Semi-structured questionnaires requesting information about knowledge of the acronym "MDGs," the number of goals, correctly listing the goals, knowledge that the MDGs are time bound, the time frame for the goals, and the attainability of the goals were administered on willing doctors at the three tertiary health centers. The acronym "MDGs" was deliberately used in the questionnaires to prevent suggestive questions. The completed questionnaires were returned immediately by the participants. Scores were awarded to the aspect of the questionnaire testing ability to list the MDGs (zero for not able to name any of the MDGs, 50% for listing up t o four goals accordingly and 100% for listing the eight goals correctly). Confidentiality was maintained. Data were analyzed using frequency tables and simple statistical methods.

The preliminary reports of this study were presented at the 39 th Paediatric Association Of Nigeria Conferencce (PANCONF) in Lagos. [7]


   Results Top


One hundred and eighty-three doctors participated in the study, comprising 65 (35.5%) from Bida, 18 (9.8%) from Yola, and 100 (54.7%) from Ilorin. The total number of males was 121 and females 62, giving a male to female ratio of 2:1 [Table 1].
Table 1: Gender distribution of the 183 respondents


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One hundred and forty-four respondents comprising 43 (29.9%) from Bida, 11(7.6%) from Yola, and 90 (62.5%) from Ilorin had heard of the acronym "MDG" before the study [Table 2].
Table 2: Response of the 183 doctors to knowledge of the acronym "MDG"


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Only 30 (69.8%), 5 (4.5%), and 42 (46.7%) of the 43, 11, and 90 respondents from Bida, Yola, and Ilorin, respectively, who had fore knowledge of "MDG" knew the number of goals to be eight [Table 3].
Table 3: Response of the 183 doctors to knowledge of the correct number of goals in MDGs


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Among those who had fore knowledge of MDG, only 34 comprising 15(10.4%, Bida), 1(0.7%, Yola), and 18 (12.5%, Ilorin) could correctly list a minimum of four of the MDGs [Table 4]. One hundred and twenty-seven (88.2%) of the participants consisting 50 (27.3%, Bida), 12 (6.6%, Yola), and 65 (14.1% Ilorin) correctly answered that the MDGs are time bound [Table 5]. Only 65 (51.2%) of those who know that the MDGs are time bound correctly stated that the aim is to attain these goals by the year 2015 (c2 = 54.26; [Table 5]).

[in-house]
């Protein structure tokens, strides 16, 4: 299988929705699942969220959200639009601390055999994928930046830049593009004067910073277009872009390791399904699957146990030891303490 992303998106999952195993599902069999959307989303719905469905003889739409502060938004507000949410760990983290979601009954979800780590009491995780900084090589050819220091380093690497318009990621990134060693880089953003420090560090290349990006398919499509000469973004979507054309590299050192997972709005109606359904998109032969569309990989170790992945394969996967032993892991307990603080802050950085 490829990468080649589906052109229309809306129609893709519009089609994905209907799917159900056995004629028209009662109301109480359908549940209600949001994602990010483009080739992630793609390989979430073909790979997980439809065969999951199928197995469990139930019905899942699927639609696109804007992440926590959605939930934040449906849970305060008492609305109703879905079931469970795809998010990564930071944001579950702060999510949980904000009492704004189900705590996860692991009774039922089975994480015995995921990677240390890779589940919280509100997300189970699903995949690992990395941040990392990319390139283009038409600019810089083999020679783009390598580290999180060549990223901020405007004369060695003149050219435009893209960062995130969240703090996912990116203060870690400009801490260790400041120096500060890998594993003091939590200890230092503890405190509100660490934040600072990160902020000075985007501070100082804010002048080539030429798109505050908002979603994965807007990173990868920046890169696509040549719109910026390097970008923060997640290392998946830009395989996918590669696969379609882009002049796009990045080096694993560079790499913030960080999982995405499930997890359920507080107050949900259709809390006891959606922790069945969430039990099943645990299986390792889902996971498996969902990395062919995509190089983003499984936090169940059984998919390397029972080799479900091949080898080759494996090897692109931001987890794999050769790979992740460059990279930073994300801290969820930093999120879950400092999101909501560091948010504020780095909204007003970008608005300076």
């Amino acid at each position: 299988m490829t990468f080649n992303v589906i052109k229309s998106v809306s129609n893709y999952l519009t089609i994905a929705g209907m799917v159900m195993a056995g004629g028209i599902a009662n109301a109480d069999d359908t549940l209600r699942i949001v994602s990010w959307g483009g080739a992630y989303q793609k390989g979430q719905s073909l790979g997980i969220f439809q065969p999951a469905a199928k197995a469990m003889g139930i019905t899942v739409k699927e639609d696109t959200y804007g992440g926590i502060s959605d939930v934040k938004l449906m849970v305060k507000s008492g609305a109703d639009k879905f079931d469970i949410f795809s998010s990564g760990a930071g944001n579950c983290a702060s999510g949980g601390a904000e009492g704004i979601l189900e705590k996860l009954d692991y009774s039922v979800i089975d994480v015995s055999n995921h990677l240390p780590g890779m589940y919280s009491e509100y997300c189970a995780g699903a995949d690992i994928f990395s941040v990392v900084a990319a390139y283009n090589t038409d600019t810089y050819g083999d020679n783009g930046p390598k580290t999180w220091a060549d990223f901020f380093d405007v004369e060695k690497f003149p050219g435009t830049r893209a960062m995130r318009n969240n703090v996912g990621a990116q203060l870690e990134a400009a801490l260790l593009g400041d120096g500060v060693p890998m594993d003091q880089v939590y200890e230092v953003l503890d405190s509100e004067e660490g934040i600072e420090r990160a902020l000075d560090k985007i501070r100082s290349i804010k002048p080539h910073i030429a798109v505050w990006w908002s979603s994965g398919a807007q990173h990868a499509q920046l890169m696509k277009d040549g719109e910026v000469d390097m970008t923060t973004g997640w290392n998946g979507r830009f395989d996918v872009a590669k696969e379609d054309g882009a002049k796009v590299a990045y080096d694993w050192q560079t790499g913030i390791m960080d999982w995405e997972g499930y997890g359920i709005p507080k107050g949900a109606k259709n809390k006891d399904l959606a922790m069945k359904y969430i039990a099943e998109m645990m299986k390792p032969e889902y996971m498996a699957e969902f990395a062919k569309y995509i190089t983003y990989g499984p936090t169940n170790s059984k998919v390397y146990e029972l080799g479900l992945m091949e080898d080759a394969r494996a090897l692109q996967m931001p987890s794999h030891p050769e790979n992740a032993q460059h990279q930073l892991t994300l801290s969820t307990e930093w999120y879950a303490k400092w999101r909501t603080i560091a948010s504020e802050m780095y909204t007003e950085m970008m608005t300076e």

Table 4: Ability of the 183 doctors to list the 8 MDGs


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Table 5: Knowledge of the time bound for the MDGs


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Twelve (8.3%) of the respondents believed that the MDGs are very achievable, 44 (30.6%) believed that they are not achievable, 96 (66.7%) believed that they are achievable with more efforts, while 31 (2.7%) were not sure whether the goals could be achieved or not.

All respondents opined that the publicity is grossly inadequate


   Discussion Top


This study offers a unique snapshot of the knowledge of doctors in the three tertiary health centers about the MDGs, now more than midway to the target date of 2015. This picture is not encouraging, reinforcing the conclusions of the UN Report published in September 2008 that while we are half way to 2015, we are much less than half way to achieving most of the MDGs. [8]

The awareness of doctors in the three health centers about MDGs is significantly low. The largest number of respondent who had heard of the acronym "MDG" before the study (90, 62.5%) were from Ilorin center. This is probably because Ilorin is a Teaching Hospital, a much larger center with well-established residency training programs.

Only 77 (42%) of the total respondents knew the number of the goals to be eight, with Bida center having the largest repondents with positive answer. Previous health-related programs such as Alma Ata declaration on primary health care with slogan such as "Health for all by the year 2000" [9] became more popular after their expiration. The year 2000 has come and gone, yet accessibility to quality healthcare delivery is still being sought. The Child Survival Revolution was launched in 1980s with emphasis on survival strategies such as Growth Monitoring, Oral Rehydration Therapy, Breast Feeding, Immunization, Family Planning and Female Education, which could have immediate and long-term effects on the health of children. The Convention on the Rights of The Children of 1989 by the General Assembly of the United Nations and World Submmit for Children held in 1990 are other examples. [10],[11]